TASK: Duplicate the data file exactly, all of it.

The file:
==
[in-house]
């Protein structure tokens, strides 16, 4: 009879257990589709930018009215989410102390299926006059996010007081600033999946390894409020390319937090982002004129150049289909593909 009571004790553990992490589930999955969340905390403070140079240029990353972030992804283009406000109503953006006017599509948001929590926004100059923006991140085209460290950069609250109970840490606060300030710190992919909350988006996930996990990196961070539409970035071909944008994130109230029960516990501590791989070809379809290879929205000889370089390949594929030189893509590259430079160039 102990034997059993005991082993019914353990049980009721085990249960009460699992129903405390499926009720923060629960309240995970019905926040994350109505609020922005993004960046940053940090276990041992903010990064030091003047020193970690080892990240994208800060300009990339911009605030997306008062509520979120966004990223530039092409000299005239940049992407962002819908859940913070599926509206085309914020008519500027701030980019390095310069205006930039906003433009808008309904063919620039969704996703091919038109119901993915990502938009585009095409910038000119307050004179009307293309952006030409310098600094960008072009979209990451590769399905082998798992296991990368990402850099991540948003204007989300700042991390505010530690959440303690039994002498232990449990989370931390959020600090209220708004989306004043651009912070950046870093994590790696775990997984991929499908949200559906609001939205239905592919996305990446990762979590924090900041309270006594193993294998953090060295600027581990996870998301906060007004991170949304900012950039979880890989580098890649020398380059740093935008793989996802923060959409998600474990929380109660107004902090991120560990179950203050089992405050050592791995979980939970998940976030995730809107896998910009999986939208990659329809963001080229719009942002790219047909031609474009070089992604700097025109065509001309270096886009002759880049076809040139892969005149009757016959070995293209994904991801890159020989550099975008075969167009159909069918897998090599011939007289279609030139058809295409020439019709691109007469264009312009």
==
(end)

[in-house]
């Protein structure tokens, strides 16, 4: 009879257990589709930018009215989410102390299926006059996010007081600033999946390894409020390319937090982002004129150049289909593909 009571004790553990992490589930999955969340905390403070140079240029990353972030992804283009406000109503953006006017599509948001929590926004100059923006991140085209460290950069609250109970840490606060300030710190992919909350988006996930996990990196961070539409970035071909944008994130109230029960516990501590791989070809379809290879929205000889370089390949594929030189893509590259430079160039 102990034997059993005991082993019914353990049980009721085990249960009460699992129903405390499926009720923060629960309240995970019905926040994350109505609020922005993004960046940053940090276990041992903010990064030091003047020193970690080892990240994208800060300009990339911009605030997306008062509520979120966004990223530039092409000299005239940049992407962002819908859940913070599926509206085309914020008519500027701030980019390095310069205006930039906003433009808008309904063919620039969704996703091919038109119901993915990502938009585009095409910038000119307050004179009307293309952006030409310098600094960008072009979209990451590769399905082998798992296991990368990402850099991540948003204007989300700042991390505010530690959440303690039994002498232990449990989370931390959020600090209220708004989306004043651009912070950046870093994590790696775990997984991929499908949200559906609001939205239905592919996305990446990762979590924090900041309270006594193993294998953090060295600027581990996870998301906060007004991170949304900012950039979880890989580098890649020398380059740093935008793989996802923060959409998600474990929380109660107004902090991120560990179950203050089992405050050592791995979980939970998940976030995730809107896998910009999986939208990659329809963001080229719009942002790219047909031609474009070089992604700097025109065509001309270096886009002759880049076809040139892969005149009757016959070995293209994904991801890159020989550099975008075969167009159909069918897998090599011939007289279609030139058809295409020439019709691109007469264009312009």